Over two years after the Securities and Exchange Commission accused ZeekRewards of being a massive Ponzi and pyramid scheme, a grand jury indicted the company's founder on a multiple fraud charges. Paul Burks, 67, was charged with mail fraud, wire fraud, mail and wire fraud conspiracy, and tax fraud conspiracy. Burks is expected to appear in federal court in the coming days to make his initial appearance. If convicted and sentenced to the maximum term, Burks could face decades in federal prison.
Burks has operated Rex Venture Group, LLC ("RVG") since 1997. In 2010, he formed zeekler.com, which operated as a penny auction website offering participants the ability to place incremental bids on merchandise in one-cent increments. Individuals were required to purchase "bids" in lots, usually at a cost of $.65 per bid, in order to participate in the auctions. Burks launched ZeekRewards in January 2011 as an "affiliate advertising division" of Zeekler. Participants were then solicited to become investors, or affiliates, in ZeekRewards in the form of investment contracts called the "Retail Profit Pool" and the "Matrix." None of these investments were registered with the SEC or any state regulatory authorities.
The Retail Profit Pool promised investors the chance to earn lucrative daily returns of "up to 50% of the daily net profits" after completing a process that involved enrolling in a monthly subscription plan, soliciting new customers, selling or purchasing ten Zeeker.com "bids", and placing one free ad daily for Zeeker.com. According to the ZeekRewards website, a daily commitment of "no more than five minutes per day" was required to share in daily profits. The daily "award" was usually 1.5% of the individual's 'investment'. Due to the compounding nature of these "Profit Points", as they were called, the cumulative amount of outstanding Profit Points now numbers nearly $3 billion. Assuming a 1.5% daily "award", this would require daily cash outflows of $45 million should all investors seek to receive their "award" in cash.
In addition to the Retail Profit Pool, investors could also participate in the "Matrix", which was a form of multi-level marketing that rewarded investors for each "downline" investor within that investor's "Matrix". The Matrix consisted of a 2x5 pyramid, and each person added to an investor's Matrix qualified that investor to receive a bonus.
While ZeekRewards represented to investors that the operation was extremely profitable, in reality, the company's revenues and payments to investors were derived solely from funds contributed by new investors - a classic hallmark of Ponzi schemes. Indeed, authorities alleged that 98% of all incoming funds were derived from the funds of new investors. Thus, the scheme could only stay afloat so long as new investor contributions were sufficient to satisfy the amount of outflows. However, because investors were actively encouraged to "roll-over" their "profit points" back into the scheme, the number of outstanding liabilities to investors steadilty increased, reaching approximately $2.8 billion in August 2012 despite availabie cash reserves of less than 4300 million. Due to the likelihood that those funds would soon be exhausted, the Commission initiated an emergency enforcement proceeding and sought an asset freeze in August 2012.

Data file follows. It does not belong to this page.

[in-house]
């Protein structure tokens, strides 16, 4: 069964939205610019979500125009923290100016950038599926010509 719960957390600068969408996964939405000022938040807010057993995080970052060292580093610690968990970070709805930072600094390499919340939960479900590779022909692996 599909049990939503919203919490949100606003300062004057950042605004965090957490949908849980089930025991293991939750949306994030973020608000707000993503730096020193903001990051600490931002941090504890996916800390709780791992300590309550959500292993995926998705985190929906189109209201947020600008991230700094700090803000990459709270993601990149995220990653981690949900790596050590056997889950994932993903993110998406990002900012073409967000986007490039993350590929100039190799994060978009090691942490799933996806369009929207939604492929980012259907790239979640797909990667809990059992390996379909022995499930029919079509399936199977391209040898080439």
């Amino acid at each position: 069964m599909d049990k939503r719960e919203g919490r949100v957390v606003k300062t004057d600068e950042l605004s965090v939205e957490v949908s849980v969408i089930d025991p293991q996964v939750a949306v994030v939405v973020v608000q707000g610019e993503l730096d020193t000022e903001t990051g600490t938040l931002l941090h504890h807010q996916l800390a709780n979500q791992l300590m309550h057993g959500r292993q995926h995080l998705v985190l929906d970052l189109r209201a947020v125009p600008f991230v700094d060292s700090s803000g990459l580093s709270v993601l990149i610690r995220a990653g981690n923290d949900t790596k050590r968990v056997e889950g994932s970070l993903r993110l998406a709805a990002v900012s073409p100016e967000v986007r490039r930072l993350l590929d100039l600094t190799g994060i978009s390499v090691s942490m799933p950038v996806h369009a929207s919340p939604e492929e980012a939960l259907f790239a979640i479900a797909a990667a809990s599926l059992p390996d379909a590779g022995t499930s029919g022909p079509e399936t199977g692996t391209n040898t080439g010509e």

Burks, as principal of Rex Ventures and Zeek Rewards, is alleged to have withdrawn over $10 million in investor funds for the benefit of himself and his family members.
Timing of Charges
Burks becomes the third person to be charged in connection with the scheme after Dawn Wright Olivares and Daniel Olivares were charged in December 2013 and currently await sentencing. The indictment of Burks has not only been rumored for some time, but also comes as the court-appointed Receiver, Kenneth D. Bell, begins his quest to recover "false profits" from thousands of victims that were fortunate enough to profit from their investment. The receiver's efforts to recover these "false profits" will become markedly easier in the event that Burks pleads guilty to the fraud, since the guilty plea or conviction of a Ponzi schemer allow the use of the "Ponzi presumption" that significantly simplifies the burden of proof required in the so-called "clawback" actions.
Tax Fraud Conspiracy
While mail fraud and wire fraud charges are commonly brought against individuals associated with Ponzi schemes, the Burks indictment also includes a tax fraud conspiracy charge that centers around the issuance of IRS Form 1099's to victims that reported fictional income derived from the scheme. While 1099's and/or K-1's are often issued by Ponzi schemers to investors as part of the quest to lend legitimacy to the scheme, the filing of tax fraud conspiracy charges is certainly unusual and it remains to be seen whether this may lead to similar charges in future actions.
More Ponzitracker coverage of ZeekRewards is here.
The indictment is below (h/t to ASDUpdates):